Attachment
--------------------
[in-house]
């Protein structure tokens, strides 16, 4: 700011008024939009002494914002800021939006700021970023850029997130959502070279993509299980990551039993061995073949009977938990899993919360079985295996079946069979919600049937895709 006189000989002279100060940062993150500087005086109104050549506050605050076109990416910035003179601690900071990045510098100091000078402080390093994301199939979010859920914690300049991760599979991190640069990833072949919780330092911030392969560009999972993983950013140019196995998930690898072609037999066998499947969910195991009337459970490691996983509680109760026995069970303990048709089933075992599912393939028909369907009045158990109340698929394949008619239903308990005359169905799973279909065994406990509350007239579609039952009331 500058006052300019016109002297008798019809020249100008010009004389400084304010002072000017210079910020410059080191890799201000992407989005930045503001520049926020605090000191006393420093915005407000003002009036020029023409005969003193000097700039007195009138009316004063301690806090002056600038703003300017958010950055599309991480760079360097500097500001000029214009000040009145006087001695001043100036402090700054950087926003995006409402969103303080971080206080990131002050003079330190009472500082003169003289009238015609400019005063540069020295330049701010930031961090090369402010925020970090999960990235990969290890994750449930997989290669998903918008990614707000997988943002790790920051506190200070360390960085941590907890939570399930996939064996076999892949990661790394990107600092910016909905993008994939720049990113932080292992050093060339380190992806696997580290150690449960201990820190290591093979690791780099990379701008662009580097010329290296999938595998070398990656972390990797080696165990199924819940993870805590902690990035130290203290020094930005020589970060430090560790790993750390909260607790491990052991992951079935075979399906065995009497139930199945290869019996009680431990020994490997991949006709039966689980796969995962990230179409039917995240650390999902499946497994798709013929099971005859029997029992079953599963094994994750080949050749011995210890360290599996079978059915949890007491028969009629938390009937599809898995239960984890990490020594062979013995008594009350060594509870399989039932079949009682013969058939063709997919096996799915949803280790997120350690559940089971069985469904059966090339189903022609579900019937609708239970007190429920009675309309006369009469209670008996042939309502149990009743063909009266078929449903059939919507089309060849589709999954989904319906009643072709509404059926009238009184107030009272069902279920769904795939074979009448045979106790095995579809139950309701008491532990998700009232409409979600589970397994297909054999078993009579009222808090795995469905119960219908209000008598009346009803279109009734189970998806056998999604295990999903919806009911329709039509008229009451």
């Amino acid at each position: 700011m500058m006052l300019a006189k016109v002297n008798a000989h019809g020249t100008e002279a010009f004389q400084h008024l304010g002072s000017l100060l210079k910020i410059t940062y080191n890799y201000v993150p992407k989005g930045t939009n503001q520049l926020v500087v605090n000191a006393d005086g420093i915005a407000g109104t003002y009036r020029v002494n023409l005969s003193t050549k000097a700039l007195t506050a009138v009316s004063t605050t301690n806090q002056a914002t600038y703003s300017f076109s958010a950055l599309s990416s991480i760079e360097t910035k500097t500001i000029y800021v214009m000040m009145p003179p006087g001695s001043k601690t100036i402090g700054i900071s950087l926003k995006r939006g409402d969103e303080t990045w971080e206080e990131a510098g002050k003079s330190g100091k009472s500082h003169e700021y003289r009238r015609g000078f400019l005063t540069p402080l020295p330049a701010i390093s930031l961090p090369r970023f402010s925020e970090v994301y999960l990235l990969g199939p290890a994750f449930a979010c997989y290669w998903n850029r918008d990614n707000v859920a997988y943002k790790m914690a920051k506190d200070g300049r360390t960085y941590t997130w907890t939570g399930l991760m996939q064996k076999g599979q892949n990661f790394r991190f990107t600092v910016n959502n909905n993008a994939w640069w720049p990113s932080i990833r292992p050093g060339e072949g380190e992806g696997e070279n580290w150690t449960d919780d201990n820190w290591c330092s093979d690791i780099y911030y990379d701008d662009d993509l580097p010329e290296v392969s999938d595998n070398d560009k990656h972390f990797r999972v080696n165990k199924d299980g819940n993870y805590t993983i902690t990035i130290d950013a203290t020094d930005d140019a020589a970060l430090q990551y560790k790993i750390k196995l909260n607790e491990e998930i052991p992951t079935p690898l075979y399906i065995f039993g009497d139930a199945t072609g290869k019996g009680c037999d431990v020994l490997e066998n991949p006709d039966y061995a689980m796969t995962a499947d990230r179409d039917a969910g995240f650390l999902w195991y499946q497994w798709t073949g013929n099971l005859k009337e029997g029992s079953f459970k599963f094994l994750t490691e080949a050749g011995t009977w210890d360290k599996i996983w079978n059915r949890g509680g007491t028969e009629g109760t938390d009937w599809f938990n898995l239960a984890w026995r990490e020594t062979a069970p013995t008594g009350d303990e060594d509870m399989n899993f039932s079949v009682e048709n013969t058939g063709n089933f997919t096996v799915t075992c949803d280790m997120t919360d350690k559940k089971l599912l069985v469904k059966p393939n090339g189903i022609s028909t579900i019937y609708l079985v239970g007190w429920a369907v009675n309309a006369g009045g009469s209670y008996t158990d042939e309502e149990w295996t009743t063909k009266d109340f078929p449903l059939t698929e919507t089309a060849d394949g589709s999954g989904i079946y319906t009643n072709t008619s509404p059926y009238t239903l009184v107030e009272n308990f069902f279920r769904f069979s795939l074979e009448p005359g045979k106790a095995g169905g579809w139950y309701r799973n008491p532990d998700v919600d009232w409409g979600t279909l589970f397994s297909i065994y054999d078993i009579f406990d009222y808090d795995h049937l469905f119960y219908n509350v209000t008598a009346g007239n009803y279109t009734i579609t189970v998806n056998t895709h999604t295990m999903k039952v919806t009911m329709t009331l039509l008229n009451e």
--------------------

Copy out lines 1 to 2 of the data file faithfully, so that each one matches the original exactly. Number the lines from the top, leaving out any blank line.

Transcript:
[in-house]
């Protein structure tokens, strides 16, 4: 700011008024939009002494914002800021939006700021970023850029997130959502070279993509299980990551039993061995073949009977938990899993919360079985295996079946069979919600049937895709 006189000989002279100060940062993150500087005086109104050549506050605050076109990416910035003179601690900071990045510098100091000078402080390093994301199939979010859920914690300049991760599979991190640069990833072949919780330092911030392969560009999972993983950013140019196995998930690898072609037999066998499947969910195991009337459970490691996983509680109760026995069970303990048709089933075992599912393939028909369907009045158990109340698929394949008619239903308990005359169905799973279909065994406990509350007239579609039952009331 500058006052300019016109002297008798019809020249100008010009004389400084304010002072000017210079910020410059080191890799201000992407989005930045503001520049926020605090000191006393420093915005407000003002009036020029023409005969003193000097700039007195009138009316004063301690806090002056600038703003300017958010950055599309991480760079360097500097500001000029214009000040009145006087001695001043100036402090700054950087926003995006409402969103303080971080206080990131002050003079330190009472500082003169003289009238015609400019005063540069020295330049701010930031961090090369402010925020970090999960990235990969290890994750449930997989290669998903918008990614707000997988943002790790920051506190200070360390960085941590907890939570399930996939064996076999892949990661790394990107600092910016909905993008994939720049990113932080292992050093060339380190992806696997580290150690449960201990820190290591093979690791780099990379701008662009580097010329290296999938595998070398990656972390990797080696165990199924819940993870805590902690990035130290203290020094930005020589970060430090560790790993750390909260607790491990052991992951079935075979399906065995009497139930199945290869019996009680431990020994490997991949006709039966689980796969995962990230179409039917995240650390999902499946497994798709013929099971005859029997029992079953599963094994994750080949050749011995210890360290599996079978059915949890007491028969009629938390009937599809898995239960984890990490020594062979013995008594009350060594509870399989039932079949009682013969058939063709997919096996799915949803280790997120350690559940089971069985469904059966090339189903022609579900019937609708239970007190429920009675309309006369009469209670008996042939309502149990009743063909009266078929449903059939919507089309060849589709999954989904319906009643072709509404059926009238009184107030009272069902279920769904795939074979009448045979106790095995579809139950309701008491532990998700009232409409979600589970397994297909054999078993009579009222808090795995469905119960219908209000008598009346009803279109009734189970998806056998999604295990999903919806009911329709039509008229009451």